14. CJ says:

    Mlbtraderumors reports nationals discussing Brad peacock and derk Norris plus for gio Gonzalez. Seems like peacock is not as good a prospect as banuelos but better than betances. Norris compares to romine with more power low average. It seems like montero and banuelos are better than prospects like latos trade but there is a gap between top 2 and the rest of yanks prospects.

  15. Cy Pettitte says:

    My favorite option: sign Kuroda/Oswalt on a one year deal.

    Re-assess at the trade deadline, if they need another pitcher or the Sox price drops to something reasonable then get Danks. Asking prices are ridiculous now, no way you can give up 2 of Manny/Dellin/Jesus if you want a $189mil payroll.

  16. Scott says:

    Sign nobody because I don’t see any room in the rotation; anyone think I’m missing something?

    - CC/Garcia/Nova are 3 spots all set.

    - Burnett and Hughes both will get a shot (I’d love to dump Burnett but that won’t happen).

    - When/if Burnett or Hughes fails, give Phelps/Noesi/Warren a shot (or if it’s late in the season, one of the Bs) — any one could be worse than Kuroda etc, but also could be (a) better or at least (b) just as good with years of cheap salary.

    • Craig Maduro says:

      Hypothetically, let’s say they sign Oswalt and Kuroda on one year deals.

      CC, Oswalt, Kuroda and Nova are locked in as far as we would be concerned. Let Hughes, Burnett, Noesi and Garcia compete for the fifth spot.

  17. Stu H says:

    AJ Burnett for Wandy Rodriguez? 2/$37 for 3/$36.

  18. Doc Holliday says:

    We need to get somebody. Will Nova repeat? Phil can’t as has been shown the last two years. Garcia’s a year older. Burnett needs to be traded for anyone that will take him and we’ll eat 3/4 of the salary. We lost out on the best two this offseason just like we lost out on Cliff Lee and just like we lost out on Doug Fister. These moves have led to our demise the past two seasons so hopefully Cashman has learned something.

    • Craig Maduro says:

      I wouldn’t lose sleep over Doug Fister. I don’t remember exactly what package the Mariners received, but seem to remember people had a pretty high opinion of it. I don’t think fans would be happy about trading a similar package for a No. 3 starter when similar caliber pitchers were about to be (and still are) available.

  19. mustang says:

    Taking everything into account (trade cost, $$$, experience, commitment years, etc.) I say:

    1-Roy Oswalt
    2-Kuroda
    3-Danks
    4-Garza
    5-Gonzalez
    6-Jackson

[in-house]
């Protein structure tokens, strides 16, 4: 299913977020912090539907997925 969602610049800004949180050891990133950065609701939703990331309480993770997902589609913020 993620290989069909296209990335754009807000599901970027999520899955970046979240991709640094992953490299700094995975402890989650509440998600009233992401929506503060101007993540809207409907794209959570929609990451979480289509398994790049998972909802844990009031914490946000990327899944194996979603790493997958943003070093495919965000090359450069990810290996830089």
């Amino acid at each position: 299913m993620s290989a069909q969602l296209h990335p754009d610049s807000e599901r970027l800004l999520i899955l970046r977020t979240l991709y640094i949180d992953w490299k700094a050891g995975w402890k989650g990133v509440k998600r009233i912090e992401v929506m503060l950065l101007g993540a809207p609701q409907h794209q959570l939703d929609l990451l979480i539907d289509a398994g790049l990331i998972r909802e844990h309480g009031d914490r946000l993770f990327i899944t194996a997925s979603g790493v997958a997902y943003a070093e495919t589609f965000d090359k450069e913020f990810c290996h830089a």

7-Rodriguez

    Out of the 1-year guys I like Oswalt over Kuroda.
    Out of the tradable Danks would probably be the best as far as cost.
    As for Jackson I just wouldn’t like the commitment years and price that he will probably get.

  20. Tom Zig says:

    Just say no to Roy Oswalt.

    He has 2010 Javy Vazquez written all over him.

  21. wel you know says:

    Jair Jurrjens is available:

    “The Atlanta Braves made a run [at Adam Jones] this month, offering second baseman-outfielder Martin Prado, starter Jair Jurrjens and, eventually, a pitching prospect, and the Orioles didn’t bite.”

    http://www.baltimoresun.com/sp.....4920.story

    Yanks probably don’t have an outfielder the Braves would want.

    • Jesse says:

      Not sure if you forgot or not, but there was a proposal floated around that would’ve sent Swisher and Nunez to ATL for Jurjjens (and I believe Prado), a deal that isn’t that great for the Yankees to say the least.

      • well you know says:

        Yes, the report around the time of the GM meetings of the Braves’ alleged interest in Nunez sparked a good deal of Jurrjens (and Prado) discussion. This report makes more concrete that the Braves are trying to shop the two together are are looking for an outfielder in return.

        Cashman probably feels somewhat burned by the Braves. There’s really no reason to sign Nakajima unless Nunez is traded but I wouldn’t expect it.

  22. CMP says:

    I’d take Oswalt of Kuroda on a one year contract. Oswalt may have a bad back but he pitched pretty well the last 2 months of the year and his velocity was good during those months.

    Either one could not possibly be worse than Burnett.

  23. bonestock94 says:

    I’m so scared of EJax. I also feel a trade for Gio or Danks would end up being stupid for the Yankees.

  24. Rookie says:

    Kuroda looks like the best option by far to me. Oswalt’s splits last year were REALLY ugly.